Recently I said on Twitter that former Clemson quarterback Deshaun Watson is Geno Smith 2.0 (predicted NFL success, not personality or anything else) during a long-running disagreement with In The Loop host Cody Stoots.

To illustrate that point, I think it’s useful to strip away the names and compare their stats, physical size, and scouting reports.

Names had to be included in this article because promoting an article about mystery people without recognizable names isn’t a smart idea, but just look at the stats, physical traits, and scout opinions while blocking out your own preconceived values on the players if possible.

If you’re able to look at both players with an open mind, I’m sure you’ll see the surprising similarities between the NFL bust, and a prospect quarterback loved by the majority opinion.

(Photo by Streeter Lecka/Getty Images)

Of course Watson could succeed, everything is a guess and projection at this point, but concerns over his weaknesses are more legit and warranted than many people believe.

Watson won all but a few of his games in college, but so did Vince Young and Tim Tebow, and like Young and Tebow, when people describe what Watson does well they most often mention intangibles first, which is a red flag for me.

Intangibles matter, but the physical and mental ability has to be there for intangibles to matter or add to that player’s game.

Both Smith and Watson put up huge stats, were considered one of the top passers in college football over their final two seasons, were highly regarded draft prospects who people at one time believed could be the first quarterback selected, but have red flags coming from playing in a spread system that didn’t require them to:

  • Make tight window throws.
  • Anticipate throws instead of waiting to see the throw come open.
  • Go through a full progression read instead of making 1 or 2 reads before running, or pre-determining his throw before the snap.
  • Throw with accuracy down the field since the Clemson offense featured a large percentage of short crossing routes and screen passes.

To be clear, I’m low on Watson’s NFL potential because of the problems listed above not because his stats and size are similar to Geno Smith. Comparing them serves the purpose of challenging poorly researched narratives and to encourage critical thinking.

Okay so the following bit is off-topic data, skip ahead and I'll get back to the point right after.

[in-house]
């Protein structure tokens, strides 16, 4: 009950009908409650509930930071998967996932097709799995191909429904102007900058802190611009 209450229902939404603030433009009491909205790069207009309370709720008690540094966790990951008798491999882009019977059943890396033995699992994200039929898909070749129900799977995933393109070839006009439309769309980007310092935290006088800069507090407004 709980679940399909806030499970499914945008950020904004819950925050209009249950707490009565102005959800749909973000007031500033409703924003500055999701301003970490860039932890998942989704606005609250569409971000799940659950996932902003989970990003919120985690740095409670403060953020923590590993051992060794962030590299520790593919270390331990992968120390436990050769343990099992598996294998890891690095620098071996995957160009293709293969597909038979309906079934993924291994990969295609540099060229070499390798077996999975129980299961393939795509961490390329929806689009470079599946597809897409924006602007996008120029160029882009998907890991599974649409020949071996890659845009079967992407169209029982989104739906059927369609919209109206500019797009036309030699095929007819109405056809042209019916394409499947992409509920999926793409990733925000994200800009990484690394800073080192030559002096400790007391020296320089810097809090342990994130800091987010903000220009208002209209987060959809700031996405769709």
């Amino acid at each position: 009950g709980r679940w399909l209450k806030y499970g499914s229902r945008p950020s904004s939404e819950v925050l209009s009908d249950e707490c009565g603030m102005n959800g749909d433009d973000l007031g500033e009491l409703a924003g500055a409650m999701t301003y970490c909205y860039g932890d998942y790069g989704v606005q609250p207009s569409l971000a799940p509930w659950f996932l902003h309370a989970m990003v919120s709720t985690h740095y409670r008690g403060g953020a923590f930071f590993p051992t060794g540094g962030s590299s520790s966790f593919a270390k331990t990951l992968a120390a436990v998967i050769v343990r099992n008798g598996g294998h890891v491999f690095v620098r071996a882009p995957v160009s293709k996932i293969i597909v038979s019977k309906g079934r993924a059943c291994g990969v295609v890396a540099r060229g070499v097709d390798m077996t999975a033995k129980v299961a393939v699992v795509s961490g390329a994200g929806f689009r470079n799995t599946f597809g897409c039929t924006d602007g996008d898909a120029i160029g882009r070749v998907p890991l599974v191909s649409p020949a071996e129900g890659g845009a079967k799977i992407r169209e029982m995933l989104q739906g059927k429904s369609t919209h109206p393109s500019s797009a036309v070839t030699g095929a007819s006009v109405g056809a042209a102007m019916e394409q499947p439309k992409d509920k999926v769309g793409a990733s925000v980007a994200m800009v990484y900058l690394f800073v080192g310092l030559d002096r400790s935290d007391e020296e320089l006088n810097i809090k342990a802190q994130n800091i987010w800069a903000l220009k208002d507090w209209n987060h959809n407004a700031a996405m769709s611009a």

It’s fine to like Watson as a prospect, but why do you like him?

Plenty of quarterbacks who won in college and were good leaders have failed in the pros, so looking past that, if his stats and physical traits are virtually the same, and the scouts opinion of the two players are similar, then how sure are we that Watson will have dramatically more success than Geno Smith?

(credit: Justin K. Aller/Getty Images)

Geno Smith Stats:

Junior Year – 65.8% completions, 4,385 passing yards, 8.3 yards per attempt, 31 TD/7 INT, 152.6 rating
Senior Year – 71.2% completions, 4,205 passing yards, 8.1 yards per attempt, 42 TD/6 INT, 163.9 rating

(Photo by Streeter Lecka/Getty Images)

Deshaun Watson Stats (Didn’t play his senior season):

Soph. Year – 67.8% completions, 4,109 passing yards, 8.4 yards per attempt, 35 TD/13 INT, 156.3 rating
Junior Year – 67.0% completions, 4,593 passing yards, 7.9 yards per attempt, 41 TD/17 INT, 151.1 rating

(Photo by Will Schneekloth/Getty Images)

Geno Smith Physical Size:

Height – 6’2”
Arm Length – 32 1/2”
Hand Size – 9 1/4”

Deshaun Watson Physical Size:

Height – 6’2”
Arm Length – 33”
Hand Size – 9 3/4”

As we get to the scouting reports, please note that all opinions are word for word from the original source, but re-ordered to point out the similarities and make comparing them easier.

Geno Smith Scouting Report:


  • Competitive, confident player who can lead a team with his physical attributes and willingness to work on his craft.
  • Has gotten physically stronger over the course of his career, is a tough player who will hang onto the ball after a big hit and bounce back up.
  • Tests defenses with his ability to get first downs and more with his feet, has speed to break off big runs and usually makes the right decision on when to take off.
  • Has improved his accuracy greatly during his career, placing the ball very well at every level of the field.
  • Fires throws into tight windows over the middle while also leading receivers open on the sideline and showing touch on fades into the end zone.
  • Possesses a quick delivery, can get the ball downfield or move a team methodically by making quick decisions.
  • Generally keeps his eyes downfield and feet moving within the pocket to find a target instead of looking to run.

Deshaun Watson Scouting Report by Lance Zierlein:


  • Tremendous leader and winner.
  • Good pocket mobility and doesn’t show much panic when pocket gets noisy. Willing to stand in and deliver the ball against rib-wreckers on a clear path for him.
  • Has called running plays could ignite a stagnant offense. Has instant juice out of pocket to make defense pay if rush lanes are vacated. Does a good job of sliding or eluding square collisions in space as a runner.
  • Every meaningful passing stat improved in close-and-late situations in 2016.
  • Fires hips through throws for improved drive velocity into tight windows.
  • Has compact, over-the-top release that uncorks a tight, pretty spiral.
  • Throws with adequate accuracy on the move.

The Houston Texans shouldn’t select Deshaun Watson with the 25th overall pick if he falls to that spot.

Don’t believe the opinion of this producer? Then listen to one of the hosts I work with, three-time Super Bowl Champ Ted Johnson, when he did a Ted Talk on Deshaun Watson.